Photo by Diariocritico de Venezuela
Apparently, November marks the beginning of something called “The Holiday Season.” You may not have heard of this—it receives very little press coverage or attention—but it turns out that December is a very big deal for most of the world’s major cultures. From what our sources tell us, people worldwide tend to spend a lot of money during this season on gifts, food, and festive decorations. We found this whole idea fascinating and began to do some research, and these rumors turn out to be true. What we found, though, is that retail operations—the ones that sell physical, tangible things for people to own and for their friends to covet—are the ones who tend to benefit the most. For the hospitality industry, it may not be as sure a thing. With so much money being spent elsewhere, people might not be as enthused about spending more on meals out of the home. This is why it’s very important for you cafes, bistros, coffee shops, and small restaurants to remind your people that you’re still around, and give them a reason to pay you a visit.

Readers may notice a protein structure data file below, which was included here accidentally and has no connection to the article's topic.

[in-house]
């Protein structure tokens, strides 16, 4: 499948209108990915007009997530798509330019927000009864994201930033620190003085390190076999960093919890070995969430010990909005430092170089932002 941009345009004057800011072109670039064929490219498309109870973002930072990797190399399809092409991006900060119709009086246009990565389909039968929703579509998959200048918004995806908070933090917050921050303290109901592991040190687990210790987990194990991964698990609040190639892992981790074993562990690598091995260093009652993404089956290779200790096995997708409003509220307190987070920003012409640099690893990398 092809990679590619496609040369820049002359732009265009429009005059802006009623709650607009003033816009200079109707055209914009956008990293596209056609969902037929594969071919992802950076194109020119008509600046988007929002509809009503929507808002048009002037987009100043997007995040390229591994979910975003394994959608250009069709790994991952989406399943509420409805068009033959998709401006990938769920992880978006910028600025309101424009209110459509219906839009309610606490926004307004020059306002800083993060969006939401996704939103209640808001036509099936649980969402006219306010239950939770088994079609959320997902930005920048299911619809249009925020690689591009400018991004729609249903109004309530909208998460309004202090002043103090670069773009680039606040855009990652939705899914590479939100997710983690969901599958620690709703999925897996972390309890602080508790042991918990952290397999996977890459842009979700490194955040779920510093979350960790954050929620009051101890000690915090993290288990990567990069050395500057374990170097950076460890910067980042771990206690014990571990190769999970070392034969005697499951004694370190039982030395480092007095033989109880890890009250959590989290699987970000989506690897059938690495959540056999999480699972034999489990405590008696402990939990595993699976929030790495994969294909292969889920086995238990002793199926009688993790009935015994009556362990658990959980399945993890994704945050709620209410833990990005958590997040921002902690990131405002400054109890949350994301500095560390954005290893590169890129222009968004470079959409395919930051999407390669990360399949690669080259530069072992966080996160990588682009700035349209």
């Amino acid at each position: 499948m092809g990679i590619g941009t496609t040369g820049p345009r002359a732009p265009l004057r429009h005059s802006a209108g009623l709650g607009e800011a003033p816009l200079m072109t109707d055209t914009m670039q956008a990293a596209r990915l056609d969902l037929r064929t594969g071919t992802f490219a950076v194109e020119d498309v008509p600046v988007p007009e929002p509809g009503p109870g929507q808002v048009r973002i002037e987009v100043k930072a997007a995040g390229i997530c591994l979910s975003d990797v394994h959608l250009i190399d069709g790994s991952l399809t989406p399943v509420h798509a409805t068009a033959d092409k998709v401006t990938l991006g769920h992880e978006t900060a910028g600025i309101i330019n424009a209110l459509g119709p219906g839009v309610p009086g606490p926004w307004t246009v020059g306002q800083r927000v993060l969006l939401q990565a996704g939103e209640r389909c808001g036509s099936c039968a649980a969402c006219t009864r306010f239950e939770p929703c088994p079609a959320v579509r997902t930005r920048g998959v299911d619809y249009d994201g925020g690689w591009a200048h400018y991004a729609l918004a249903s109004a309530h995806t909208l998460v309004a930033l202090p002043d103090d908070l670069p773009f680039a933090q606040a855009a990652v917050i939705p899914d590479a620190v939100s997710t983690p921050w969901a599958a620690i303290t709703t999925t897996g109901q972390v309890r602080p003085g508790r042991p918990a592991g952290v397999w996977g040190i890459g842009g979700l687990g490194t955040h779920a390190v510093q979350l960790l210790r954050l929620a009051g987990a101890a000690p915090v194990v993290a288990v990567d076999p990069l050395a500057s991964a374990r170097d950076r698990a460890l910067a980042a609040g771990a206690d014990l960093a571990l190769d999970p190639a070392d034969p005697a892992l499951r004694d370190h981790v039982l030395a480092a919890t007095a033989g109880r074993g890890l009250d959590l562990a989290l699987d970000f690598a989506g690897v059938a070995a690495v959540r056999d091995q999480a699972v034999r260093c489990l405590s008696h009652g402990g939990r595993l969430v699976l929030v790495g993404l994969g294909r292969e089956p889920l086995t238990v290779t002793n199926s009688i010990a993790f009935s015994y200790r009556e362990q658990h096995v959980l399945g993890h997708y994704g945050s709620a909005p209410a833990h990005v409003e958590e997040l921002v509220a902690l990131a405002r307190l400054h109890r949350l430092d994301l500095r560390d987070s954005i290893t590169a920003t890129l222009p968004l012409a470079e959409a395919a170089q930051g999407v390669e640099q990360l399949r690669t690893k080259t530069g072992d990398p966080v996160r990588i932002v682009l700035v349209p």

But how to do that? Well, we’re glad you asked.
Write a Christmas Letter – Not just for people who celebrate this particular holiday, the “Christmas Letter” has become a time honored tradition. Before Facebook allowed people to share their lives on a grand scale, this annual missive was a way for families to catch people up with the events of the year—the highs, the low, the in-betweens. For a small business like yours, your customers (especially the loyal ones) can sometimes seem like your family, so why not make them feel that way? You’ve got a great POS with some excellent Customer Relationship tools (you do, don’t you?), so put it to good use. Send your customers an email, letting them know what’s going on with you. Tell them about about your successes (but don’t brag) and your goals. Fill them in on personal milestones that you or your employees have accomplished in the past 12 months. Keep it light, and don’t get weirdly personal. No one wants to hear about the kidney stone you passed. Then ask your customers how they’re doing. Invite them to share with you on your social media pages, and offer them a gift (like a discount, or free dessert) for being part of your family and sharing.